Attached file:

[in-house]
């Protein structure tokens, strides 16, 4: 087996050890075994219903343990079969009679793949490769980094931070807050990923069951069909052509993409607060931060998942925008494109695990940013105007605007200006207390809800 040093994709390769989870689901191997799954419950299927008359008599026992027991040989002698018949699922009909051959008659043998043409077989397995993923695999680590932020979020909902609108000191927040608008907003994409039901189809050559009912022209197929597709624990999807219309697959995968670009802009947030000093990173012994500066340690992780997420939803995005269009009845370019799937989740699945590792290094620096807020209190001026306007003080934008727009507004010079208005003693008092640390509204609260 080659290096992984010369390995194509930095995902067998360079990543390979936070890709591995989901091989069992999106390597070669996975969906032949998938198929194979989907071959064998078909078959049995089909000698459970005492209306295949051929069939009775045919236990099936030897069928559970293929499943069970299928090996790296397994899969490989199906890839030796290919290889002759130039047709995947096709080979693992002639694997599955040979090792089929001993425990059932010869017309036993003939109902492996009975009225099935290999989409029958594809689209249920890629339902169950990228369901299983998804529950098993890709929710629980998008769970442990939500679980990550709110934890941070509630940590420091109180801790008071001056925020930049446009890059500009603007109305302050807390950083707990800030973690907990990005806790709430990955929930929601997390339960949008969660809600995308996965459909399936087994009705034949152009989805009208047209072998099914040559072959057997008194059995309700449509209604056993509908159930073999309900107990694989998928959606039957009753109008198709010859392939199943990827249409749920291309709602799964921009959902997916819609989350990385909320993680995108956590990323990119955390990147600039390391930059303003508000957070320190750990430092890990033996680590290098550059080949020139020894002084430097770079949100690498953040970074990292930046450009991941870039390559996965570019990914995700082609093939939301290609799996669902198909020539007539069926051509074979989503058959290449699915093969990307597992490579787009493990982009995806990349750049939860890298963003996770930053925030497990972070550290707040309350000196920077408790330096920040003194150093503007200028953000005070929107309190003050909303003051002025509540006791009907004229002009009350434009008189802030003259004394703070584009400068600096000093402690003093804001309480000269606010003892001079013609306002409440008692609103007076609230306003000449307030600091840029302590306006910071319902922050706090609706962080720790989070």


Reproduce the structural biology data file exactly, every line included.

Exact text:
[in-house]
């Protein structure tokens, strides 16, 4: 087996050890075994219903343990079969009679793949490769980094931070807050990923069951069909052509993409607060931060998942925008494109695990940013105007605007200006207390809800 040093994709390769989870689901191997799954419950299927008359008599026992027991040989002698018949699922009909051959008659043998043409077989397995993923695999680590932020979020909902609108000191927040608008907003994409039901189809050559009912022209197929597709624990999807219309697959995968670009802009947030000093990173012994500066340690992780997420939803995005269009009845370019799937989740699945590792290094620096807020209190001026306007003080934008727009507004010079208005003693008092640390509204609260 080659290096992984010369390995194509930095995902067998360079990543390979936070890709591995989901091989069992999106390597070669996975969906032949998938198929194979989907071959064998078909078959049995089909000698459970005492209306295949051929069939009775045919236990099936030897069928559970293929499943069970299928090996790296397994899969490989199906890839030796290919290889002759130039047709995947096709080979693992002639694997599955040979090792089929001993425990059932010869017309036993003939109902492996009975009225099935290999989409029958594809689209249920890629339902169950990228369901299983998804529950098993890709929710629980998008769970442990939500679980990550709110934890941070509630940590420091109180801790008071001056925020930049446009890059500009603007109305302050807390950083707990800030973690907990990005806790709430990955929930929601997390339960949008969660809600995308996965459909399936087994009705034949152009989805009208047209072998099914040559072959057997008194059995309700449509209604056993509908159930073999309900107990694989998928959606039957009753109008198709010859392939199943990827249409749920291309709602799964921009959902997916819609989350990385909320993680995108956590990323990119955390990147600039390391930059303003508000957070320190750990430092890990033996680590290098550059080949020139020894002084430097770079949100690498953040970074990292930046450009991941870039390559996965570019990914995700082609093939939301290609799996669902198909020539007539069926051509074979989503058959290449699915093969990307597992490579787009493990982009995806990349750049939860890298963003996770930053925030497990972070550290707040309350000196920077408790330096920040003194150093503007200028953000005070929107309190003050909303003051002025509540006791009907004229002009009350434009008189802030003259004394703070584009400068600096000093402690003093804001309480000269606010003892001079013609306002409440008692609103007076609230306003000449307030600091840029302590306006910071319902922050706090609706962080720790989070």